The Order Review (Spoiler-Free)
The Order pits a campus-based secret society of magic users against werewolves in a story that takes a few episodes to really heat up.
Netflix shows like The Order have an advantage that series that release episodes a week apart don’t have. Potential audiences can give a new show a quick opening binge right away rather than only viewing the always tricky pilot to prove that it’s worthy of being added to their viewing schedule. The Order is definitely a supernatural show that stands alongside The Magicians or The Vampire Diaries, but the true twist to the witches versus werewolves premise doesn’t show up until third episode. College campus drama tropes bog down the first episode a bit, but the central conflict is wholly unique with plenty of humor and well-written dialogue to smooth out the rough edges.
On the one hand, The Order should be commended for not holding the viewer’s hand during key parts of the opening narrative. Jack Morton (Jake Manley of iZombie) and his grandfather (Matt Frewer of Orphan Black) clearly have some sort of ulterior motive for getting him into Belgrave University as a freshman, but the audience has to figure out why on its own, and the details that unfold go from simple to complex pretty quickly. On the other hand, the manner in which Jack is admitted and his almost immediate encounters with frat boys and townie-hating rich kids is meant to be accepted with a hand wave and does feel a bit rushed.
Given the hurry to establish the campus atmosphere, it’s remarkable how quickly chemistry forms between Jake and sophomore college tour guide Alyssa Drake (Sarah Grey of Legends of Tomorrow). Despite moments of overt flirtation on Jake’s part and even briefer flickers of mutual attraction, The Order is not in any rush to bring these two together or create any weird love triangles. A level of respect is built between them based on intelligence and an understanding that some of those around them, both magic users and regular students, are jerks with poor judgment.
It’s interesting that The Order pokes fun at ritualistic fraternity initiations immediately before bringing us into the pledge process for the titular Hermetic Order of the Blue Rose, which includes — you guessed it — the presentation of a magically appearing blue rose to the potential Neophytes. Even those established in the Order, such as college chancellor Vera Stone (Katharine Isabelle of The Arrangement) and the higher level students like Alyssa, indulge in the use of robes and masks, but somehow the secret society comes across as neither haughty nor ridiculous. It’s just Hogwarts or Brakebills with a dash of alumni politics, and it works.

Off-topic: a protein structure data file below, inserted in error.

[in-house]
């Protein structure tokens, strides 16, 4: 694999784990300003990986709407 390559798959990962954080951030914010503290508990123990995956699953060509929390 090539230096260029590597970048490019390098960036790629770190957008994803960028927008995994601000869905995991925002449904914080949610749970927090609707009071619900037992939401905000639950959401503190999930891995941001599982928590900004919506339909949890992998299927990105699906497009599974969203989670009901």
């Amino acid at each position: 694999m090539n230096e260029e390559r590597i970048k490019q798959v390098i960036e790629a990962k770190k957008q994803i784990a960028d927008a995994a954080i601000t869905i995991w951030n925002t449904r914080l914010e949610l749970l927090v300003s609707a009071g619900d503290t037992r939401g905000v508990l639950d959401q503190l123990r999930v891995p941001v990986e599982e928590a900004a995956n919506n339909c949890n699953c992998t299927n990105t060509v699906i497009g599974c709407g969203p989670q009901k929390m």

The question is how many viewers will stay tuned in long enough to realize that the initial conflict that’s presented in which Neophytes are supposedly being killed by werewolves is not nearly as Saturday B-movie as it may sound nor is it in fact a true representation of the nature of the animosity between witches and werewolves at all? Jake’s place in the Order may have a lot to do with the mission imposed upon him by Grandpa Pete, but by episode three, it becomes so much more than that.
And again, the friendships that Jake makes along the way (some of which lie in direct opposition to each other) are a bit rushed, but the humor that comes from the Neophytes playing with magic way beyond their understanding or Jack’s R.A. (Adam DiMarco of The Magicians, oddly enough) trying to figure out what to do with his new resident is definitely worth overlooking the artificially acclerated bonding. Fellow Neophyte Gabrielle (Louriza Tronco of Spiral) is especially delightful and will quickly remind The Magicians fans of an early Margo, and she and Brandon (Aaron Hale of Pure) importantly add some much needed diversity to the lily white cast.
So ignore the loglines and stick around until The Order shows you what it’s really all about. With engaging characters and with several compelling paths set before its protagonist, this show has legs if it plays its cards right. Characters whom you assume are good might not be so honest, and those portrayed as evil aren’t necessarily so. Achieving that level of complexity so quickly is worth the sacrifice of a little exposition. Now if you’ll excuse me, I have seven more episodes to binge.
Michael Ahr is a writer, reviewer, and podcaster here at Den of Geek; you can check out his work here or follow him on Twitter (@mikescifi). He co-hosts our Sci Fi Fidelity podcast and voices much of our video content.